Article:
The Cassatt has been heard on NPR’s Performance Today, Boston’s WGBH, and New York’s WQXR and WNYC. They have 30 recordings, and were named three times to Alex Ross’ 10 best classical recordings of the year in The New Yorker magazine.

The quartet is named for the celebrated American impressionist painter Mary Cassatt.

Ursula Oppens, a legend among American pianists, is widely admired particularly for her original and perceptive readings of new music, but also for her knowing interpretations of the standard repertoire. No other artist alive today has commissioned and premiered more new works for the piano.

Over the years, Ms. Oppens has premiered works by such leading composers as John Adams, Luciano Berio, William Bolcom, Anthony Braxton, Elliott Carter, John Corigliano, Anthony Davis, John Harbison, Julius Hemphill, Laura Kaminsky, Tania Leon, György Ligeti, Witold Lutoslawski, Harold Meltzer, Meredith Monk, Conlon Nancarrow, Tobias Picker, Bernard Rands, Frederic Rzewski, Allen Shawn, Alvin Singleton, Joan Tower, Lois V Vierk, Amy Williams, Christian Wolff, Amnon Wolman, and Charles Wuorinen.

As an orchestral guest soloist, Ms. Oppens has performed with virtually all of the world’s major orchestras, including the New York Philharmonic, the Boston Symphony Orchestra, the Los Angeles Philharmonic, the American Composers Orchestra, the Boston Modern Orchestra Project (BMOP), and the orchestras of Chicago, Cleveland, San Francisco, and Milwaukee. Abroad, she has appeared with such ensembles as the Berlin Symphony, Orchestre de la Suisse Romande, the Deutsche Symphonie, the Scottish BBC, and the London Philharmonic Orchestras. Ms. Oppens is also an avid chamber musician and has performed with the Arditti, Cassatt, JACK, Juilliard, and Pacifica quartets, among other chamber ensembles.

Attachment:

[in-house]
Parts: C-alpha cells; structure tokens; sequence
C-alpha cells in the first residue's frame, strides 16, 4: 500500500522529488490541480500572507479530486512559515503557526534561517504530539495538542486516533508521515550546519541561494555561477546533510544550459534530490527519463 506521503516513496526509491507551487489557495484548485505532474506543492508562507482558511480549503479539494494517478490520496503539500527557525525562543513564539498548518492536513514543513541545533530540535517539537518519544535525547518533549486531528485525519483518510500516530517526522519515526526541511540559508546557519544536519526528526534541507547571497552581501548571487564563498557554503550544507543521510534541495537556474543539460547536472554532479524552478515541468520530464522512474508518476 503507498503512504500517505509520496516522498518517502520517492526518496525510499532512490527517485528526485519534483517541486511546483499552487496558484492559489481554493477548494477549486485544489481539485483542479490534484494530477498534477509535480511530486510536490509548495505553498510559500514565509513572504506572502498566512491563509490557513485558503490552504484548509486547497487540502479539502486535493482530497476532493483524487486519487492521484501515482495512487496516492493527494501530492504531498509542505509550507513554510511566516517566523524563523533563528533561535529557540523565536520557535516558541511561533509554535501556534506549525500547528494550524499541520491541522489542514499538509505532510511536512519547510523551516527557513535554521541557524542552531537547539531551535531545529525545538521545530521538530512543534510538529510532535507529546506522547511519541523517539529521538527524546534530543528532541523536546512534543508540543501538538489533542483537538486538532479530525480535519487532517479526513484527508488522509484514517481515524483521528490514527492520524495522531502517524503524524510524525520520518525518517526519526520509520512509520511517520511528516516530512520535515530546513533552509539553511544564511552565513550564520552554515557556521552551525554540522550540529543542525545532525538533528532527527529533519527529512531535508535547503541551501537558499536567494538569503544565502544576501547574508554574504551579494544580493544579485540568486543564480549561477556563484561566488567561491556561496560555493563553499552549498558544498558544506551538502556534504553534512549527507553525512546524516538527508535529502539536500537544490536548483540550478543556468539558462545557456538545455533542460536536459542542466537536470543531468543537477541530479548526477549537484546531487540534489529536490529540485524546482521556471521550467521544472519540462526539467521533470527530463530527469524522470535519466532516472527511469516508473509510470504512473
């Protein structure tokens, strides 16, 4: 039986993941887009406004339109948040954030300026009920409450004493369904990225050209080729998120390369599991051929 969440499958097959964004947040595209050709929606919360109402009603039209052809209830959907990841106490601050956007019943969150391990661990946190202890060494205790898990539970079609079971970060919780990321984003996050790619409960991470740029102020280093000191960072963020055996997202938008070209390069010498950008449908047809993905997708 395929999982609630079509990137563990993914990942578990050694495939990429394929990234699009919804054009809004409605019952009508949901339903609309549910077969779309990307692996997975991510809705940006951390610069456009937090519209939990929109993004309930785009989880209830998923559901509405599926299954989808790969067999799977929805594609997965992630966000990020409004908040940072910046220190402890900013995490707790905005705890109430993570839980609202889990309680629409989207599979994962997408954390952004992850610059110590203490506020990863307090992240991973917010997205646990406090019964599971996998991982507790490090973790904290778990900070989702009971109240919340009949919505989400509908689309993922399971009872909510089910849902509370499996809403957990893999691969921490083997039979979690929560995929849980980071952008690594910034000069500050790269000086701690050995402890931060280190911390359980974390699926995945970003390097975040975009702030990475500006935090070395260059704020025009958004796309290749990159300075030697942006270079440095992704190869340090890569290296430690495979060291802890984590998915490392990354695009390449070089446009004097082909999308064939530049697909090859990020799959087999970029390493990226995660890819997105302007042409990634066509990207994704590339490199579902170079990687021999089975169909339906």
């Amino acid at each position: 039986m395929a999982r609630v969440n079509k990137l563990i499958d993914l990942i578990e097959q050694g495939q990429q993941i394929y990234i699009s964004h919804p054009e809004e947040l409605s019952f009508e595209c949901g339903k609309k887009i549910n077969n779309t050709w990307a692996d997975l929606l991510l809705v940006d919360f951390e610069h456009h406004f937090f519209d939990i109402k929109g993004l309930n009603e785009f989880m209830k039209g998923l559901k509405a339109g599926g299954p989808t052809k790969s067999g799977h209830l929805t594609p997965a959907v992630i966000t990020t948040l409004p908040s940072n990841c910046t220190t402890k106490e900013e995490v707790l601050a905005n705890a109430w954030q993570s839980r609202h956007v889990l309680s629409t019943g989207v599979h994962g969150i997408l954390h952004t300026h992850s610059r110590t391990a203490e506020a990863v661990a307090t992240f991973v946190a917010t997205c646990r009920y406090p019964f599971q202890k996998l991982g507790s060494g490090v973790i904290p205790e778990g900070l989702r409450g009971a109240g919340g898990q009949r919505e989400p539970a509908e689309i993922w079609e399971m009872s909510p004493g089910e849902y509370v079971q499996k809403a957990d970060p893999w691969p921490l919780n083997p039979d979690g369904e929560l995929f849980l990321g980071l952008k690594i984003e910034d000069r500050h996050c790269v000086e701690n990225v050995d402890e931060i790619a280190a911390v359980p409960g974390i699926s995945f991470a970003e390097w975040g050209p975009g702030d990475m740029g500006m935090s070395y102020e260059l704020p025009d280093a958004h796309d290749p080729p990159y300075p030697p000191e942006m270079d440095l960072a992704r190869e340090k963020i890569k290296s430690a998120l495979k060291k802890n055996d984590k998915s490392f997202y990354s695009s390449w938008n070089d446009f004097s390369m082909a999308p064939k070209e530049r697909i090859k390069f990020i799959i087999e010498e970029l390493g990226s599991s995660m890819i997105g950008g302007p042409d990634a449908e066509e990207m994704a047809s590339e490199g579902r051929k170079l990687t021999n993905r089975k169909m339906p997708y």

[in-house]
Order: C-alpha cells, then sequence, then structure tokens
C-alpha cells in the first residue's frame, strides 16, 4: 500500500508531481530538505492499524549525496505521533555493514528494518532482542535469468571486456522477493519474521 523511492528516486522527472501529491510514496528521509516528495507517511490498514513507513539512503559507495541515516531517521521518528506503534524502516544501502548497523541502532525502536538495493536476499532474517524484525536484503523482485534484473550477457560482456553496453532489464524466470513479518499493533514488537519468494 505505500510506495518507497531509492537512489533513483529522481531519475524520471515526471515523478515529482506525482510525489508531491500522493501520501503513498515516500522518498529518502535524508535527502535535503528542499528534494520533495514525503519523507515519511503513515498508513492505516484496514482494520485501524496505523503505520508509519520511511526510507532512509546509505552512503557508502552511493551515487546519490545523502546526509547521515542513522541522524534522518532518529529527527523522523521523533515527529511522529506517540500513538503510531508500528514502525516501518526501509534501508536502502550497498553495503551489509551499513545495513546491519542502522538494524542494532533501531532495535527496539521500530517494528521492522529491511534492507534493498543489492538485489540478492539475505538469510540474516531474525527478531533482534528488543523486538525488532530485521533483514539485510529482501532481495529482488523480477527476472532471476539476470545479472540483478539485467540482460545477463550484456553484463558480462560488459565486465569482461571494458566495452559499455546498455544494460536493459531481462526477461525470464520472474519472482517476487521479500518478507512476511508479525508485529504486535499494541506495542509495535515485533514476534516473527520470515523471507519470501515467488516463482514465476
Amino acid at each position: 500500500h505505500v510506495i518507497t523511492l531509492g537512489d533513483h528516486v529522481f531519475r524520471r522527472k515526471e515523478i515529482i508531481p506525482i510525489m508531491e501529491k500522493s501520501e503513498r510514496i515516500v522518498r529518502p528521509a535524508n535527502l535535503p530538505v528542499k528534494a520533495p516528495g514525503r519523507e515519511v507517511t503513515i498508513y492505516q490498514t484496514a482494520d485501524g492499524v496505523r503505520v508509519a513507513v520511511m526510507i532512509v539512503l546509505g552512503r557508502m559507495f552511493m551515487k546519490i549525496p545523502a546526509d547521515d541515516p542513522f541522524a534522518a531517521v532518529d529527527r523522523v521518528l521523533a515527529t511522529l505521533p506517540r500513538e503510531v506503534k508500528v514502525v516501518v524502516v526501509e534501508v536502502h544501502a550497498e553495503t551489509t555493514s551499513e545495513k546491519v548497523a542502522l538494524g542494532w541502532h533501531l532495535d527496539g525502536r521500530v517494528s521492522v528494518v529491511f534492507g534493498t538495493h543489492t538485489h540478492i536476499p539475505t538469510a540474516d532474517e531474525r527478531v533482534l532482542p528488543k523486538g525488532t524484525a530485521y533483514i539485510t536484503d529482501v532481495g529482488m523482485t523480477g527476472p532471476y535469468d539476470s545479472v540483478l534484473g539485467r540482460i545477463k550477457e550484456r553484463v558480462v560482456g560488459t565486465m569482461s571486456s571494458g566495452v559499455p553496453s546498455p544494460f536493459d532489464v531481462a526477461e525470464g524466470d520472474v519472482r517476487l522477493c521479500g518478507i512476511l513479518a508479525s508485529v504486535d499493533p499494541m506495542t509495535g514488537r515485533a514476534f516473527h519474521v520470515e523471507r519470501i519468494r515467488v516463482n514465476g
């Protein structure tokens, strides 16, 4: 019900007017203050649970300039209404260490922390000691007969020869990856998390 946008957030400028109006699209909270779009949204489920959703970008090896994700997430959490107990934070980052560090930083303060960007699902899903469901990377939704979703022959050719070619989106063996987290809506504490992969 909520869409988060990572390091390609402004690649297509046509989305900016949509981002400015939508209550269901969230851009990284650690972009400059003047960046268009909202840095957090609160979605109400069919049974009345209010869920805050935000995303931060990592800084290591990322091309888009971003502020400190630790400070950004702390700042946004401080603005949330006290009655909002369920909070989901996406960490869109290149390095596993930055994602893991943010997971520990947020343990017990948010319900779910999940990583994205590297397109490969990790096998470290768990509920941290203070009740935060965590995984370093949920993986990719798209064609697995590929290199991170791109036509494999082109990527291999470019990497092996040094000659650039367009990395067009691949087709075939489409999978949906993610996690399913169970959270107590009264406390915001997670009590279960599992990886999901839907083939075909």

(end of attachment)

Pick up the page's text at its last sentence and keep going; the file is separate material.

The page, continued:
Victoria Bond leads a multifaceted career as composer, conductor, lecturer, and artistic director of Cutting Edge Concerts. Bond’s opera, Clara, premiered at the Berlin Philharmonic Easter Festival in Germany in 2019. Recent commissions include: The Adventures of Gulliver (American Opera Project through a commissioning grant from Opera America); Blue and Green Music (Chamber Music America commission for the Cassatt String Quartet); The Miracle of Light (The Young Peoples Chorus of NYC, commission, premiered by Chamber Opera Chicago).

Recent recordings include Instruments of Revelation (Naxos American Classics), Soul of a Nation: Portraits of Presidential Character (Albany Records), The Voices of Air (Albany).

Recent performances include: scenes from Mrs. President (Dell’Arte Opera Ensemble), scenes from Clara (The German Forum), Mrs. President (Rochester Lyric Opera).

Ms. Bond has composed eight operas, six ballets, two piano concertos and orchestral, chamber, choral and keyboard compositions. She has been commissioned by ensembles including the Houston and Shanghai Symphony Orchestras, Cleveland and Indianapolis Chamber Orchestras, Michigan Philharmonic, Cassatt String Quartet, Los Angeles County Museum of Art, Soli Deo Gloria Music Foundation, American Opera Project, Young Peoples’ Chorus of NYC, Manhattan Choral Ensemble, Choral Society of the Hamptons, American Ballet Theater, Pennsylvania Ballet, and Jacob’s Pillow Dance Festival. Her compositions have been performed by the Dallas Symphony, New York City Opera, Saint Paul Chamber Orchestra, Anchorage Opera, Irish National Orchestra (RTE), Shanghai Symphony and members of the New York Philharmonic and Chicago Symphony, among others. Victoria Bond is principal guest conductor of Chamber Opera, Chicago, a position she has held since 2008. Ms. Bond is the recipient of the Victor Herbert Award, the American Academy of Arts and Letters’ Walter Hinrichsen Award, the Perry F. Kendig Award and the Miriam Gideon Prize.